“Whenever I hear the sparrow chirping, watch the woodpecker chirp, catch a chirping trout, or listen to the sad howl of the chirp rat, I think; Oh boy! I’m going insane again.” - Jack Handey
“Not far from this village, perhaps about two miles, there is a little valley or rather lap of land among high hills, which is one of the quietest places in the whole world. A small brook glides through it, with just murmur enough to lull one to repose; and the occasional whistle of a quail or tapping of a woodpecker is almost the only sound that ever breaks in upon uniform tranquility.” - Washington Irving, The Legend of Sleepy Hollow
The darkness before dawn was just that, a black, still and dense black. Not the same as the level and depth of darkness at say, 02:30 AM. That time of night, 02:30 AM, is a different darkness. Disorienting, maybe even a little spooky, it’s so dark.
In this pre-dawn darkness you had to bushwhack through a patch that was thick enough to hide snakes. Thick enough that you had no need for a light. Even with a good headlamp, you would have struggled to see where your next footfall was about to land. The insatiable phobic fear of smashing a flat foot on a fat snake, making it mad enough to lash fangs through your waders, was a gamble at best when rumbling through this patch.
Anticipation of sunrise and rising fish will do this to you when the spring waters rise in the weeds and malevolent snakes stir. Anticipation likely never prevented a disturbed snake’s bite. Not every fisherman has this strange level of anticipation in him. There is the desire to roll the dice when it comes to the black dark traverse of potentially deadly snake laden patches.
This fear of being bitten by unhappy reptiles on the dark walk way to a fish may be one of the seminal reasons for the invention of the boat. But on this dark morning, wading is best. Boats have too many moving parts for this trip.
Standing on the waters edge, thankful for sleeping and fast moving, anti-aggressive snakes, more reptilian paranoia sets in. There’s little to do here but wait for light. The thought of being belly deep in the flooded weeds puts you eye to eye with the biggest of the surface cruising water snakes. It’s rather easy to believe that gentle warming of the climate over the last few decades has allowed the big and aggressive water moccasins to migrate to this place. The very thought of being struck in the head by a water moccasin stands me still.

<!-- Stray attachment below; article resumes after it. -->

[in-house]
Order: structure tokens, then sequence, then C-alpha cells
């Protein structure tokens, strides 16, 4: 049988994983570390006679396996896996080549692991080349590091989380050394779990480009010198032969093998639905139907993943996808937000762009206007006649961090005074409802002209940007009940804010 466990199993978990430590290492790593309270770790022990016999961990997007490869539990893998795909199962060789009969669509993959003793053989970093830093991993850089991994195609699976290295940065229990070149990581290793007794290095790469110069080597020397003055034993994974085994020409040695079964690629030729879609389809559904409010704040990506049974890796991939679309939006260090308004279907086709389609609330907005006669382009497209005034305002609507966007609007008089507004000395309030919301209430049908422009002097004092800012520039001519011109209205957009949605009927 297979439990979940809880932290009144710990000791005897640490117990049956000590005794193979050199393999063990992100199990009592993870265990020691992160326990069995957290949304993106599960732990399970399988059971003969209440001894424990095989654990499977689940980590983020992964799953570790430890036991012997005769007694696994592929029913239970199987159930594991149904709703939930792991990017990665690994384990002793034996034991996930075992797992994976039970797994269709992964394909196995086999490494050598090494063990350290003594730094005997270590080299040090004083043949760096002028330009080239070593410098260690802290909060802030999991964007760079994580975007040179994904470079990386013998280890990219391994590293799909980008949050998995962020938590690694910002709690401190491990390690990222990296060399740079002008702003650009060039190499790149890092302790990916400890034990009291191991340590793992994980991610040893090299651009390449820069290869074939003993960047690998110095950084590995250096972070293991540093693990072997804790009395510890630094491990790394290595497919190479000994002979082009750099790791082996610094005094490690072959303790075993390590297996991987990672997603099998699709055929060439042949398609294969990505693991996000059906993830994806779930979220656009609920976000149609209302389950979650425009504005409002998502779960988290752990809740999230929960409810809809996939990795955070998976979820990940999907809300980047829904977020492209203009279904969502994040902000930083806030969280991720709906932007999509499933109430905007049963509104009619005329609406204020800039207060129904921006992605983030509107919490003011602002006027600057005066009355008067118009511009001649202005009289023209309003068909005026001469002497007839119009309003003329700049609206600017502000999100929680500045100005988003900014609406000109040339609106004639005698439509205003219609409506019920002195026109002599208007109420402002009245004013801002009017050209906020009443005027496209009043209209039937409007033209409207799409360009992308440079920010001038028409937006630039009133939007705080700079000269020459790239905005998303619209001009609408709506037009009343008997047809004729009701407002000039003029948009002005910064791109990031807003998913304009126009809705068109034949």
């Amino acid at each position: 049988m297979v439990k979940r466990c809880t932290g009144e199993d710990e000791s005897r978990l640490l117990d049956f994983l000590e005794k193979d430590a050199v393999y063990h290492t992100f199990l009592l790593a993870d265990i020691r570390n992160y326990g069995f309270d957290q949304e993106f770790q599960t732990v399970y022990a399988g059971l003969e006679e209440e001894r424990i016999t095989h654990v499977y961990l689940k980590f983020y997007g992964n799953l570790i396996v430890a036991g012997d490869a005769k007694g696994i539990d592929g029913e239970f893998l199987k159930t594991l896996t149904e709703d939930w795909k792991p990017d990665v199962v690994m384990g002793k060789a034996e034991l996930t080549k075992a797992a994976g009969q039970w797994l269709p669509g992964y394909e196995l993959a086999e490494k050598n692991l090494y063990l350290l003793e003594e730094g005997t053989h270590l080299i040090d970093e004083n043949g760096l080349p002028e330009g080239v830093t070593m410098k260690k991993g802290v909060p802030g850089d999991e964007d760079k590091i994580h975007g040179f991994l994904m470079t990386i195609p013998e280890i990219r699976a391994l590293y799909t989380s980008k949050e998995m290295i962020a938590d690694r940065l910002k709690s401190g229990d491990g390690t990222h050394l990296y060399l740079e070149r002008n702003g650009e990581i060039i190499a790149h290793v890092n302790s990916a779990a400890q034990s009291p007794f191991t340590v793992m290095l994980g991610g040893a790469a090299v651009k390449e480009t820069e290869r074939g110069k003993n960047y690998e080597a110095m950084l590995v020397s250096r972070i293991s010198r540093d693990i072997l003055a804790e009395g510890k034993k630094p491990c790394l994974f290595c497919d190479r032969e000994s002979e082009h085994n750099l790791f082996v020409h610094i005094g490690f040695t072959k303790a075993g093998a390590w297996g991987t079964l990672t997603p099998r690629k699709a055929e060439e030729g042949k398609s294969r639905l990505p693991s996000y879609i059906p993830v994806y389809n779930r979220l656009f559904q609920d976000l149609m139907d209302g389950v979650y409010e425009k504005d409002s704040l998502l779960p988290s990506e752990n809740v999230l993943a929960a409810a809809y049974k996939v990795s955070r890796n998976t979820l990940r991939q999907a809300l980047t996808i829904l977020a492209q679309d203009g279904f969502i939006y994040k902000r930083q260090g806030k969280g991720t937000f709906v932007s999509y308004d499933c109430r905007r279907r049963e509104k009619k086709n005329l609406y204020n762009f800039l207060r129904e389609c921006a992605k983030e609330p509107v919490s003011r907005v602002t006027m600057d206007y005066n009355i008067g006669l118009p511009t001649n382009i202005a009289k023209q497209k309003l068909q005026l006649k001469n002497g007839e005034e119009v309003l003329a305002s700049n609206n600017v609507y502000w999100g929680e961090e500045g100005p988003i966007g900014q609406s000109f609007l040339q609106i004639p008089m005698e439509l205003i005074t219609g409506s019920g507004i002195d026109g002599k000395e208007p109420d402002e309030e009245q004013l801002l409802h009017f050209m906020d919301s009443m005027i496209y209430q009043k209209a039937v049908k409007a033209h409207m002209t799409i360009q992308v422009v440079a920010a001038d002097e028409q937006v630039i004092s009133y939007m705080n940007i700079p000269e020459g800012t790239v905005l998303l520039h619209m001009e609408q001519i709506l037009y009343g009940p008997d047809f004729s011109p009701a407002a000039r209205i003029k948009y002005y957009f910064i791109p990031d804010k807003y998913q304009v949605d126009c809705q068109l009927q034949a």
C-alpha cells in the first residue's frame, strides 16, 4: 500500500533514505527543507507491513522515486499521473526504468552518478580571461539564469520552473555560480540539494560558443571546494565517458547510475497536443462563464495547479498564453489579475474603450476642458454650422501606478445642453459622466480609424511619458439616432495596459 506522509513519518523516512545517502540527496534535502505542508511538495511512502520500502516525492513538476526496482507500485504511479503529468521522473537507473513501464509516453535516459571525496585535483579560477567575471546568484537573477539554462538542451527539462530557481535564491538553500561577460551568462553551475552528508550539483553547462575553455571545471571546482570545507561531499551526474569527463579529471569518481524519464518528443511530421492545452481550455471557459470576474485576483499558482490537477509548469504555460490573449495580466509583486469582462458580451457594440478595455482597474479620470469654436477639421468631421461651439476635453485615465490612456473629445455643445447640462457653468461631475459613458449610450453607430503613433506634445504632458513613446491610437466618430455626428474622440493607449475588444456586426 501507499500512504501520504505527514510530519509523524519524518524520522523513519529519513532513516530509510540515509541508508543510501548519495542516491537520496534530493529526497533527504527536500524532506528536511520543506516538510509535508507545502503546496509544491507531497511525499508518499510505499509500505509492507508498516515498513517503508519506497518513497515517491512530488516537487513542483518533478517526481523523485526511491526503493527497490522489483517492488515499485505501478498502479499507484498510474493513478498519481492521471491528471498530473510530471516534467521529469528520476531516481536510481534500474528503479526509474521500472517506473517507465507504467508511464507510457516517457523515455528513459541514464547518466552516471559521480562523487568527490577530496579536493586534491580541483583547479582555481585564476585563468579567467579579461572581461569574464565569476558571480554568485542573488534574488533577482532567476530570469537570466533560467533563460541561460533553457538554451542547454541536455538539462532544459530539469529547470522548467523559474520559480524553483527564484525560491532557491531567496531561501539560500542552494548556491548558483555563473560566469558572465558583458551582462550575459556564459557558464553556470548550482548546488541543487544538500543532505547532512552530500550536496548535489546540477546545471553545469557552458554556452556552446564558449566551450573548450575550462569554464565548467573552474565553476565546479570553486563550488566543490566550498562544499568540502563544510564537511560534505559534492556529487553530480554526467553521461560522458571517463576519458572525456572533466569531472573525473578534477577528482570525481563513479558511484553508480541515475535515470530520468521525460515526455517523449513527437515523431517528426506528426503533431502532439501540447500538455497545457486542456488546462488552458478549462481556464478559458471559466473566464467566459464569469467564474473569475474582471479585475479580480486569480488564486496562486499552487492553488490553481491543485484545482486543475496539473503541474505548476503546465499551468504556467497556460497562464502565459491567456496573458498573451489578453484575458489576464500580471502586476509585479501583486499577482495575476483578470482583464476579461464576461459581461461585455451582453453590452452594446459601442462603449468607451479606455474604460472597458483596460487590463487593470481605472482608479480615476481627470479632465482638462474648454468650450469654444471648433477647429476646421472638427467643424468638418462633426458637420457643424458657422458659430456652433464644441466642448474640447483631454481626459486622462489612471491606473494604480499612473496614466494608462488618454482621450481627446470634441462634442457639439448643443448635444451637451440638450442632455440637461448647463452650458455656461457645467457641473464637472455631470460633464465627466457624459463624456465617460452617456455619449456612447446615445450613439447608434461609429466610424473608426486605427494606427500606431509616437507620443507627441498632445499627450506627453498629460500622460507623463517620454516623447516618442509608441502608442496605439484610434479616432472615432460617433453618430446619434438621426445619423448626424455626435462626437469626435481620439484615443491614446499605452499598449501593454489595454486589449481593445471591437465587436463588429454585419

The rod in my hand is stiff enough to lift a garage door, but I have doubts about flailing to death the meanest of moccasins with a wand of carbon and fiberglass. Casting a spook into the darkness is just a reflex with little expectation. The sound of the bait wobbling on the dark surface of the lake is comforting to one in the stillness and it relieves snake phobia. Just ever so slightly.
Light comes slowly. Gray hues allow the slip into the cool but warming water and the weeds.
Gar, unseen like fast torpedoes, erupt wildly, or glance about the legs without hesitation. If the walk in the dark patch hadn’t pumped enough adrenaline, a three foot gar splashing duckweed all over your face will take up any and all of the slack.
Somewhere, maybe 400 yards, likely further in the gloom, a big woodpecker jams his stiletto like beak into the a decaying tree at a million beats per minute. Out drifts a mellow and haunting morning sonata. It’s a little early for a woodpecker to be hungry in my mind.This bird is loudly and frantically playing some kind of orchestral instrument in the dead stillness of the creeping fade of the night. The melodious rhapsody is some strange amalgam of woodwinds and percussion that any white haired, black frocked conductor, of any reputable symphony, would lust for.
I convince myself that the woodpecker suddenly stopped eating early last evening, a result of a severe headache. He flew early with today’s light to catch up on his calories. This was more anticipation, this from some hungry, unseen bird. Maybe the bird had found a honey hole and was anticipating daylight simply because he was an opportunistic pig of a bird. This part of the lake was my honey hole. Large bass hide in the edges of the high water in this remote and snake infested spring hole.
Somewhere I read that the people who make obscene amounts of money from the game of football have hired scientists to study woodpeckers. These millionaires pay woodpecker scientists to try to figure out how it is that woodpeckers don’t die of brain damage.
How did the millionaires know that woodpeckers don’t really die of brain damage? Maybe woodpecker scientists will get to be millionaires before this novel little piece of research is over and done with.